Disabled people are being discriminated against in the NHS as a
result of a lack of targets ensuring services meet their needs,
writes Amy Taylor.
Unlike the monitoring of service use by people from black and
ethnic minority communities, there are currently no targets in the
NHS for monitoring disabled people’s contact with different
Karen Shook, trust advisor with responsibility for disability
equality and user involvement at Brent Primary Care Trust said:
“Under the Race Relations Amendment Act, there are targets in the
NHS for the percentage of services which are ethnically monitored.
There is nothing like this for disabled people.”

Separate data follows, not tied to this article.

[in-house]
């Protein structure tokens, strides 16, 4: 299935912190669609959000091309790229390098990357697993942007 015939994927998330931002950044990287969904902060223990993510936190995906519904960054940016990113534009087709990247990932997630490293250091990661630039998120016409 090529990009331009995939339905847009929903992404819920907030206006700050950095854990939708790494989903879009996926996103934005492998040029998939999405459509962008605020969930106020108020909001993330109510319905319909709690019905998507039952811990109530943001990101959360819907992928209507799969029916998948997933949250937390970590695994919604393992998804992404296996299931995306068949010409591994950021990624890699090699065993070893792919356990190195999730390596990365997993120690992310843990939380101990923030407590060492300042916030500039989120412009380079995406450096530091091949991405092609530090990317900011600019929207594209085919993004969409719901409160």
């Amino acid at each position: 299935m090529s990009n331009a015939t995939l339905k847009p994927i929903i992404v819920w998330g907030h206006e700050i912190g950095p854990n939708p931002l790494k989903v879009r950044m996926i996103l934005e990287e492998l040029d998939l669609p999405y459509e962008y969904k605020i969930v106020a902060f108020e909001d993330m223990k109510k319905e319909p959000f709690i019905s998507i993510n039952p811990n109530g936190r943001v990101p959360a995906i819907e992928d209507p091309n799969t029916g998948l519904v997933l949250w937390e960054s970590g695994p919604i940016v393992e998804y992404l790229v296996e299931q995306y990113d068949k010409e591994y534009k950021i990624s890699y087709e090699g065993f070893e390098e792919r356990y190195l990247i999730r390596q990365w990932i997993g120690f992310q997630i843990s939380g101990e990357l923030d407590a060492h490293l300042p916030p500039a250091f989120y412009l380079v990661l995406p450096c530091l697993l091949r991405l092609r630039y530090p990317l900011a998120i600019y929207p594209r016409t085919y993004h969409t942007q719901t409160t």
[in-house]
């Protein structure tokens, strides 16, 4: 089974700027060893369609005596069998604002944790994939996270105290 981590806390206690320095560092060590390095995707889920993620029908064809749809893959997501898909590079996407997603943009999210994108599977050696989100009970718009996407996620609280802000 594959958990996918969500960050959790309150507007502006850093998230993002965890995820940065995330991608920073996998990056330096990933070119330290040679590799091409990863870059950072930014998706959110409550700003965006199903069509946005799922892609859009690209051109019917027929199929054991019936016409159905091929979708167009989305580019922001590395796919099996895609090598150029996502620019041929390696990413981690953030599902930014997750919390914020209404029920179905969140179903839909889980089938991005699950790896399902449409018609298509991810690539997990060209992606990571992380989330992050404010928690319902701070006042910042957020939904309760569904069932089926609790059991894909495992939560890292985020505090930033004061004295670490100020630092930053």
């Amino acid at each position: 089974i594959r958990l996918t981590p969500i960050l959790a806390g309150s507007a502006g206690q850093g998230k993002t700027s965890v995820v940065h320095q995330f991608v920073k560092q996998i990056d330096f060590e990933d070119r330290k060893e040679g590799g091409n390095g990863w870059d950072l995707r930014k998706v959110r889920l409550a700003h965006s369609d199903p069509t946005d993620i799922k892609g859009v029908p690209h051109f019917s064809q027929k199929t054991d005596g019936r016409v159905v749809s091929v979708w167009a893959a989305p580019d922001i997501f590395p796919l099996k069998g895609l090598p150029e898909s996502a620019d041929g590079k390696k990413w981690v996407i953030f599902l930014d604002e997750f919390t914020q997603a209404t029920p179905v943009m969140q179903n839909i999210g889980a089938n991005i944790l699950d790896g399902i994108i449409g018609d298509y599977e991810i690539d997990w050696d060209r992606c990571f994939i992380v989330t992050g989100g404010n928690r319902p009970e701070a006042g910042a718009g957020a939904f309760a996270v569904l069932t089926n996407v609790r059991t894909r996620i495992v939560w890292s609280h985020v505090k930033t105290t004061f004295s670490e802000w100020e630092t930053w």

There are also no specific targets on the employment of disabled
people within the NHS, despite various pieces of guidance, much of
which date back to 2000.
The disability services team, which is responsible for providing
information about the implementation of the Disability
Discrimination Act on the doh website, has not updated its pages
since November 2001.
A spokesperson for the doh said an assessment of current
provision for disabled people was “planned”, and that discussions
were already underway with the Disability Rights Commission on
forming a strategy on disability employment equality in the
New research by disabled people’s charity Leonard Cheshire has
also found that, while over 90 per cent of primary care trusts said
they included disabled access in their policies, significant
numbers of disabled people still experienced unequal treatment,
with staff attitudes and poor communication provision being
identified as key problems.
‘Fair Treatment?’ from 020 7802 8204